The nucleus of a comet, commonly described as a dirty snowball, is composed of rock, dust and water ice. Trapped within the ice is a mixture of frozen gases such as carbon monoxide, carbon dioxide, methane, ammonia and even carbon and sulphur atoms. Sizes can range from hundreds of metres to tens of kilometres. For example, the nucleus of Halley’s comet is ellipsoidal in shape, with a long axis of about 15 kilometres. The Guinness World Record goes to the Hale Bopp comet, which became famous in the spring of 1997 when it became bright enough to be visible to the naked eye. From measurements taken of the quantities of gas and dust released, it seems that Hale Bopp had a gigantic nucleus whose diameter measured around 40 kilometres. Whatever the size of the nucleus, as comets pass through the inner Solar System, the heat of the Sun causes ice sublimation, that is the direct change from the solid to the gaseous state. Actually sublimation occurs only in the sunward-facing hemisphere, as was recently revealed by the EPOXI mission on observing the comet Hartley 2. The release of gas and dust occurs only in the part exposed to the Sun. Vents in the nucleus can be observed, from which the gases that form the coma are released.
Even though it is generally believed that comets are bright, a comet’s nucleus is one of the darkest objects in the Solar System. The Deep Space 1 probe revealed that comet Borrelly’s surface reflects about 3% of the light that falls on it from the Sun, and is therefore much darker than asphalt that reflects 7% of incident light.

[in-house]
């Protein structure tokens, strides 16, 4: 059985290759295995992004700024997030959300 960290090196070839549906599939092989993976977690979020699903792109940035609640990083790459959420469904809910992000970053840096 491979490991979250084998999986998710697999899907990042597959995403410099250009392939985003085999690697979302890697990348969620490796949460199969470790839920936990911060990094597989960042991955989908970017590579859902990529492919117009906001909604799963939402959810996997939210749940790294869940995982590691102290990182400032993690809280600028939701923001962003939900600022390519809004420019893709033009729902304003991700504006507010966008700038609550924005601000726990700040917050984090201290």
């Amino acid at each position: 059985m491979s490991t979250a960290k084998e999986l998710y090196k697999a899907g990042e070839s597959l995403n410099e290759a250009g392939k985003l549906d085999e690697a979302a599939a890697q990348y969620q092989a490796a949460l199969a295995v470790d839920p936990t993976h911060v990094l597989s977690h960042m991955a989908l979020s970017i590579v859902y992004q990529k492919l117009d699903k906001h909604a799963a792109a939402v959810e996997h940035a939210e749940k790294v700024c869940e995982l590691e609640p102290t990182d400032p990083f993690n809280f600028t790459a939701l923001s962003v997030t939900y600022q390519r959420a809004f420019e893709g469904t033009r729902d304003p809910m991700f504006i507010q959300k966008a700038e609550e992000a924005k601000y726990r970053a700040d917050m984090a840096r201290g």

Coma and tail
When a comet travelling along its orbit moves close to the Sun, the outer icey layers begin to sublimate, in other words, they change from the solid to the gaseous state without passing through the liquid phase. The streams of dust and gas released form a thick, but tenuous atmosphere around the nucleus, called a coma, and a tail that points away from the Sun. The coma and tail become bright due to reflected sunlight and the ionisation of gases, which are an effect of the solar wind. The coma can be as big as the Sun. Comets always have two separate tails, one due to the dust and the other due to the gases. Dust, which is heavier than gas, creates a slightly curved tail respect to the direction of the nucleus; gas, lighter and more easily affected by the solar wind, produces a straight tail, which points away from the Sun. Depending on the Earth/comet configuration, at times the two tails seem to move in opposite directions with respect to the nucleus, at others the dust tail seems to develop on both sides respect to the nucleus (the anti-tail). Tails can reach enormous lengths, even greater than 1 astronomical unit.
Comets: carriers of life
In 2006, seven articles were published on Science magazine regarding the announcement of the discovery, by the Stardust spacecraft, of long organic molecules in the dust particles of the tail of comet Wild 2. These particles, whose size was around 100 micrometres, were captured with an ingenious method: the Stardust space probe had a particular filter made up of aerogel, a porous substance, also known as ‘blue smoke’, capable of trapping the microscopic cometary dust particles.